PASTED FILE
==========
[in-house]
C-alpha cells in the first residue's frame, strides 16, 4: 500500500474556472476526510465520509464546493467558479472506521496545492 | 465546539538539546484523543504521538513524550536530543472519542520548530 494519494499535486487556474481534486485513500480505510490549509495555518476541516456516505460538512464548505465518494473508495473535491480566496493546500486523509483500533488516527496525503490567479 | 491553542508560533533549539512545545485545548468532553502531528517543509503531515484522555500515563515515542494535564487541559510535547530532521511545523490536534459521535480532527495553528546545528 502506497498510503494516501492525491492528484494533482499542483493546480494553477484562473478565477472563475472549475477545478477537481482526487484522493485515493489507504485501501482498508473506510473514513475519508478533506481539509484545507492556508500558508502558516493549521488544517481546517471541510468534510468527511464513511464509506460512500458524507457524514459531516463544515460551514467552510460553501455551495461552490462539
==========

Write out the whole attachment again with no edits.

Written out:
[in-house]
C-alpha cells in the first residue's frame, strides 16, 4: 500500500474556472476526510465520509464546493467558479472506521496545492 | 465546539538539546484523543504521538513524550536530543472519542520548530 494519494499535486487556474481534486485513500480505510490549509495555518476541516456516505460538512464548505465518494473508495473535491480566496493546500486523509483500533488516527496525503490567479 | 491553542508560533533549539512545545485545548468532553502531528517543509503531515484522555500515563515515542494535564487541559510535547530532521511545523490536534459521535480532527495553528546545528 502506497498510503494516501492525491492528484494533482499542483493546480494553477484562473478565477472563475472549475477545478477537481482526487484522493485515493489507504485501501482498508473506510473514513475519508478533506481539509484545507492556508500558508502558516493549521488544517481546517471541510468534510468527511464513511464509506460512500458524507457524514459531516463544515460551514467552510460553501455551495461552490462539